MID- LEVEL CRISIS | india | Hindustan Times
Today in New Delhi, India
Aug 16, 2017-Wednesday
-°C
New Delhi
  • Humidity
    -
  • Wind
    -

MID- LEVEL CRISIS

THERE?S trouble brewing in India Inc.?s Middle Earth. After reports that salary structures in India had leapfrogged more than 14 per cent in 2005, it is now estimated that in Indian organisations, middle-level salaries are about 20 per cent lower than their opposite numbers in other Tier 2 Asian countries ? like Thailand and Malaysia.

india Updated: Aug 06, 2006 01:36 IST

India Inc’s ‘backbone’ turns brittle: manpower crunch, low salaries, and liars plague the system

THERE’S trouble brewing in India Inc.’s Middle Earth. After reports that salary structures in India had leapfrogged more than 14 per cent in 2005, it is now estimated that in Indian organisations, middle-level salaries are about 20 per cent lower than their opposite numbers in other Tier 2 Asian countries — like Thailand and Malaysia. “Around 65 to 75 per cent of the workforce comprise the middle-tier in any given company,” says Sandeep Chaudhary, practice leader (analytics consulting, India, Middle East and SAARC), Hewitt Associates. While top-brass salaries have shot up the value chain, the middle level is vegetating.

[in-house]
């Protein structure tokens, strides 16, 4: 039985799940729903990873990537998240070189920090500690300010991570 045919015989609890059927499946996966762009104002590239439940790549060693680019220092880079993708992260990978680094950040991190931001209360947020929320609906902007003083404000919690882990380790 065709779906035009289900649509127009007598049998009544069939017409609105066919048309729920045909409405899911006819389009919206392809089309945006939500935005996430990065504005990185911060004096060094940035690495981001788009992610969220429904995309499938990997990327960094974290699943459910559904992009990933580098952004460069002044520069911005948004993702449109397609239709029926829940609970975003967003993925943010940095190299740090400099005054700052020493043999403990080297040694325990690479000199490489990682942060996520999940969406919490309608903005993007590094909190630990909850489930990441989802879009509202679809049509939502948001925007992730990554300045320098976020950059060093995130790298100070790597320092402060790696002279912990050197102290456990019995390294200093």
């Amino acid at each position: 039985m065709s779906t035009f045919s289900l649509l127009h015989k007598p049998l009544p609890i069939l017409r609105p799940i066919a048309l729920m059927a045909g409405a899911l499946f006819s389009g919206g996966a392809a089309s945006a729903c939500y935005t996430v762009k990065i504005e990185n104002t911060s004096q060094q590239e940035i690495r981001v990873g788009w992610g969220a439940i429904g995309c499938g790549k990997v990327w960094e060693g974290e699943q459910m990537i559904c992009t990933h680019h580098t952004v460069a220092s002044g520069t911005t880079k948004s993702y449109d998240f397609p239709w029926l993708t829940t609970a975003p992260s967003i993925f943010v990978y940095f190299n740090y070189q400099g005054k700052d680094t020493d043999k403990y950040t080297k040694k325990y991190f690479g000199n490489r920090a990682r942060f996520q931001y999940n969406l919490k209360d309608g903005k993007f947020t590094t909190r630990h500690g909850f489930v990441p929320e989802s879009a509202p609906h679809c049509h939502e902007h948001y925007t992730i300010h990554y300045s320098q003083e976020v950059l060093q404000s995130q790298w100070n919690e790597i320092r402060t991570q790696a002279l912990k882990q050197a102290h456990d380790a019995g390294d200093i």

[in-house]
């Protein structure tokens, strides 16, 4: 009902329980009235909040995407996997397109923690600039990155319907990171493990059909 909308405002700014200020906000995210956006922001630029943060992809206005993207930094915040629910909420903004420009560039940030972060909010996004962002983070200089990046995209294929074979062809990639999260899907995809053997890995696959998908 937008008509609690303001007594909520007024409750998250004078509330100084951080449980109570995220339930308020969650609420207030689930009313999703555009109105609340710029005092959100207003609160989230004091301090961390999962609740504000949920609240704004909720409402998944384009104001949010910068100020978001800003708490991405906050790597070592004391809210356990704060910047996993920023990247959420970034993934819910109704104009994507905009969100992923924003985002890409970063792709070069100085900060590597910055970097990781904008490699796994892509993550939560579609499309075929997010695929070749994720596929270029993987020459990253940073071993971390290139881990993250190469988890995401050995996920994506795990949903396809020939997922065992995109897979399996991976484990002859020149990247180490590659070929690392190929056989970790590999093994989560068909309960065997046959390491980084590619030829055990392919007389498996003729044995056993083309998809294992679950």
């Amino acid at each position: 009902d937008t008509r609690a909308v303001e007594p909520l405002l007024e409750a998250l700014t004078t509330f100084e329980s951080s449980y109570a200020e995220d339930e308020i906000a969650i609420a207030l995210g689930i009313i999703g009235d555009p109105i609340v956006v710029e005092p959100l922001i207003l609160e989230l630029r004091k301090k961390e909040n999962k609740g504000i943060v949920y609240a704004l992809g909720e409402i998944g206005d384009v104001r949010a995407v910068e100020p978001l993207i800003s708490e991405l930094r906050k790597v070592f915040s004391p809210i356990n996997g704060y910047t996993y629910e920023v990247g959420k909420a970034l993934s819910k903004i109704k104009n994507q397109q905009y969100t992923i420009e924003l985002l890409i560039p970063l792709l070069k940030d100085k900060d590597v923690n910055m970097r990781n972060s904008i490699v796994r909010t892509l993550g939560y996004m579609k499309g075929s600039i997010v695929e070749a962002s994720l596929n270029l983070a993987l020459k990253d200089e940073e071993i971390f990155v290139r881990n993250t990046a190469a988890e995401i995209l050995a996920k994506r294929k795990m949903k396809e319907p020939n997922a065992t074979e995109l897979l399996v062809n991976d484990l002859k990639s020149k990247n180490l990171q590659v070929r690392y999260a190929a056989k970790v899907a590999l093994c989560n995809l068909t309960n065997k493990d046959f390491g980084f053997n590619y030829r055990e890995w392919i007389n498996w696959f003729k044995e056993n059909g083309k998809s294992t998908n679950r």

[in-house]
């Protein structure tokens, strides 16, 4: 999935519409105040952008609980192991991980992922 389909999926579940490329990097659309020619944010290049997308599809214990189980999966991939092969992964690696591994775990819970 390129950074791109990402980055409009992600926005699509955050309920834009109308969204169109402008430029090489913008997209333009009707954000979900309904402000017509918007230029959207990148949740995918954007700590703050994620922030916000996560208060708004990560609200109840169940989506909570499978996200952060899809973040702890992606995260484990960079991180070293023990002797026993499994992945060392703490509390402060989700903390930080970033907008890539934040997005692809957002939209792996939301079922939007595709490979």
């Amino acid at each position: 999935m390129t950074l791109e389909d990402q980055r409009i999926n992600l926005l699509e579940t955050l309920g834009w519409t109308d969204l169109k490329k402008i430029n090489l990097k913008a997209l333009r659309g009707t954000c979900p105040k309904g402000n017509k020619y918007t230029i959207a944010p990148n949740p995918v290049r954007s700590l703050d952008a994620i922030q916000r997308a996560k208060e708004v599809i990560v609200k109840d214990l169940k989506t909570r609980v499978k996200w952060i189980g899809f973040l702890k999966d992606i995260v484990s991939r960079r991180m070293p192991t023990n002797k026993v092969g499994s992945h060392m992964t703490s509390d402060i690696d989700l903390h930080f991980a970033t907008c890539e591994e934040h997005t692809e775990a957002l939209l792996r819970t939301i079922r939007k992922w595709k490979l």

That’s not all. If you are a fresh graduate and into a job, you are probably not getting enough training on the job. “Most companies in India are not bothered that training has to be a vital constant,” adds Chaudhary. The result? A huge manpower crunch in what is soon to be the world’s most populous country. “The attrition rate is a whopping 30 per cent across many sectors,” says Ronesh Puri, managing director of headhunting agency Executive Access.

As demand far outstrips supply, there’s another disturbing fallout: applicants are lying in their CVs. “At least 50 per cent CVs contain information that is fabricated,” points out Puri. And most get away with it because there are no referral checks in place.

Institutes like the International School of Marketing Communications (ISMC) are setting up shop in India to target this “huge need gap”, says Syed M Ahmad, director, strategic alliances, ISMC. “There are institutes that teach, say, marketing, but students are not taught communications as comprehensively, so we are looking at all-round training in sectors like retail, advertising, events management, rural marketing and so on,” he adds.

After ‘emotional intelligence’, it’s now the turn of ‘emotional maturity’.